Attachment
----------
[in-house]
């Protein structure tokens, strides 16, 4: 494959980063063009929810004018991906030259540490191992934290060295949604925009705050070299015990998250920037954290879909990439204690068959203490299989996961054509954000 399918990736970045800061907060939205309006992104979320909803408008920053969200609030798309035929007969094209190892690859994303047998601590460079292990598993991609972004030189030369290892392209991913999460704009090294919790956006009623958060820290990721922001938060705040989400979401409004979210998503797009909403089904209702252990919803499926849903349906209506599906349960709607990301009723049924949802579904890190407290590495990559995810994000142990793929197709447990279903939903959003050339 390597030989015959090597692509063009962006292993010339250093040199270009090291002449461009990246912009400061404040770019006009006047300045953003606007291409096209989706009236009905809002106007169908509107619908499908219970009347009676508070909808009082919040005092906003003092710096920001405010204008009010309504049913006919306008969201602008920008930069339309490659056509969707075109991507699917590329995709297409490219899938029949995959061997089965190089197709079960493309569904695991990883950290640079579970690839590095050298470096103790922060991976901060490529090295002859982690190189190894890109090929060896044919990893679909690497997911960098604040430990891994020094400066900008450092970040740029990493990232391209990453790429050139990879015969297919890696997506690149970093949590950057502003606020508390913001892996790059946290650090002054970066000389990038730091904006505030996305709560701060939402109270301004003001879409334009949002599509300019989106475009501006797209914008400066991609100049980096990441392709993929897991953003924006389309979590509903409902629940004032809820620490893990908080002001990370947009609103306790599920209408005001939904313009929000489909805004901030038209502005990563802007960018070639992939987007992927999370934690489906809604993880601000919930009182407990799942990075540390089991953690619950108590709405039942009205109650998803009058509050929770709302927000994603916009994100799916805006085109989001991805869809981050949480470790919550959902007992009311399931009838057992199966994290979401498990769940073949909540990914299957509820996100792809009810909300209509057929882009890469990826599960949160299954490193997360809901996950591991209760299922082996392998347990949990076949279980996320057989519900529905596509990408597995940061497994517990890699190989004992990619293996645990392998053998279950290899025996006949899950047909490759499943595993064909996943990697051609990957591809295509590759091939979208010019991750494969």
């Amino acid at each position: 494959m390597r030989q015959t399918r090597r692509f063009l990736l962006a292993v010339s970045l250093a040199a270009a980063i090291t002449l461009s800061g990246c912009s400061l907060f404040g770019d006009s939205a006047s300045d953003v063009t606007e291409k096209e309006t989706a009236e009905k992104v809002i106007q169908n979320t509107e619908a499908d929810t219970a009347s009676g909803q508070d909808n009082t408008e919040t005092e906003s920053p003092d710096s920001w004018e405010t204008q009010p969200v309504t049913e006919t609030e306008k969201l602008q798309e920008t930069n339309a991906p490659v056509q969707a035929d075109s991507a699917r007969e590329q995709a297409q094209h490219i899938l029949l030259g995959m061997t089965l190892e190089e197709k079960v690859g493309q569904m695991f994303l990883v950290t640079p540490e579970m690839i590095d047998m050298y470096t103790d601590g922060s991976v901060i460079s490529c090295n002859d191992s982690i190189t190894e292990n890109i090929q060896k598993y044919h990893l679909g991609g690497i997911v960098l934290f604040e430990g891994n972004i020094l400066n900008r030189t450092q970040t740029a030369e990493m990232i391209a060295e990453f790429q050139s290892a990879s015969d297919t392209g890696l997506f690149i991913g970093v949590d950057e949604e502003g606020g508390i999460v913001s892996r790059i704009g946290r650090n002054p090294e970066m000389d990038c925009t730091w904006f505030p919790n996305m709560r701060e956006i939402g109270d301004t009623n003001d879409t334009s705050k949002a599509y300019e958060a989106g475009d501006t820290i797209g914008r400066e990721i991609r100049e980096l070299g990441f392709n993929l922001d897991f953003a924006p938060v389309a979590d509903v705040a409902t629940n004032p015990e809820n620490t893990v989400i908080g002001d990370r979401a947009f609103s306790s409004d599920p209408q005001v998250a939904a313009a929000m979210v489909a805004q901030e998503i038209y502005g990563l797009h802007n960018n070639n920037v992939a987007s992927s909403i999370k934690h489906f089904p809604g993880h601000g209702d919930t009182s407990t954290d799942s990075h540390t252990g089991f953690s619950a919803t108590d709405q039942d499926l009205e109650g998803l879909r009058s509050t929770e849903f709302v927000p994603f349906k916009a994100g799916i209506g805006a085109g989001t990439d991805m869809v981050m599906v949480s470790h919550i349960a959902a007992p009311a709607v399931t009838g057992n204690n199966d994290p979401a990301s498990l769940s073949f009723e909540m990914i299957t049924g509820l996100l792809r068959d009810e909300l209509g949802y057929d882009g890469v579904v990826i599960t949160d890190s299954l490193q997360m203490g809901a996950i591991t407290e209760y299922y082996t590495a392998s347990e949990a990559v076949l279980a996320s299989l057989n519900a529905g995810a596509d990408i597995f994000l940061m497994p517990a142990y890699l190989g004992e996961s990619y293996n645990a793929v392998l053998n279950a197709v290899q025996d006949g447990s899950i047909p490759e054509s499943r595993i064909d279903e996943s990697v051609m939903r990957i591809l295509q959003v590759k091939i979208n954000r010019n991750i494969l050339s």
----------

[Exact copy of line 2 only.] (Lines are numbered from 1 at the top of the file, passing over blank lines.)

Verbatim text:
């Protein structure tokens, strides 16, 4: 494959980063063009929810004018991906030259540490191992934290060295949604925009705050070299015990998250920037954290879909990439204690068959203490299989996961054509954000 399918990736970045800061907060939205309006992104979320909803408008920053969200609030798309035929007969094209190892690859994303047998601590460079292990598993991609972004030189030369290892392209991913999460704009090294919790956006009623958060820290990721922001938060705040989400979401409004979210998503797009909403089904209702252990919803499926849903349906209506599906349960709607990301009723049924949802579904890190407290590495990559995810994000142990793929197709447990279903939903959003050339 390597030989015959090597692509063009962006292993010339250093040199270009090291002449461009990246912009400061404040770019006009006047300045953003606007291409096209989706009236009905809002106007169908509107619908499908219970009347009676508070909808009082919040005092906003003092710096920001405010204008009010309504049913006919306008969201602008920008930069339309490659056509969707075109991507699917590329995709297409490219899938029949995959061997089965190089197709079960493309569904695991990883950290640079579970690839590095050298470096103790922060991976901060490529090295002859982690190189190894890109090929060896044919990893679909690497997911960098604040430990891994020094400066900008450092970040740029990493990232391209990453790429050139990879015969297919890696997506690149970093949590950057502003606020508390913001892996790059946290650090002054970066000389990038730091904006505030996305709560701060939402109270301004003001879409334009949002599509300019989106475009501006797209914008400066991609100049980096990441392709993929897991953003924006389309979590509903409902629940004032809820620490893990908080002001990370947009609103306790599920209408005001939904313009929000489909805004901030038209502005990563802007960018070639992939987007992927999370934690489906809604993880601000919930009182407990799942990075540390089991953690619950108590709405039942009205109650998803009058509050929770709302927000994603916009994100799916805006085109989001991805869809981050949480470790919550959902007992009311399931009838057992199966994290979401498990769940073949909540990914299957509820996100792809009810909300209509057929882009890469990826599960949160299954490193997360809901996950591991209760299922082996392998347990949990076949279980996320057989519900529905596509990408597995940061497994517990890699190989004992990619293996645990392998053998279950290899025996006949899950047909490759499943595993064909996943990697051609990957591809295509590759091939979208010019991750494969």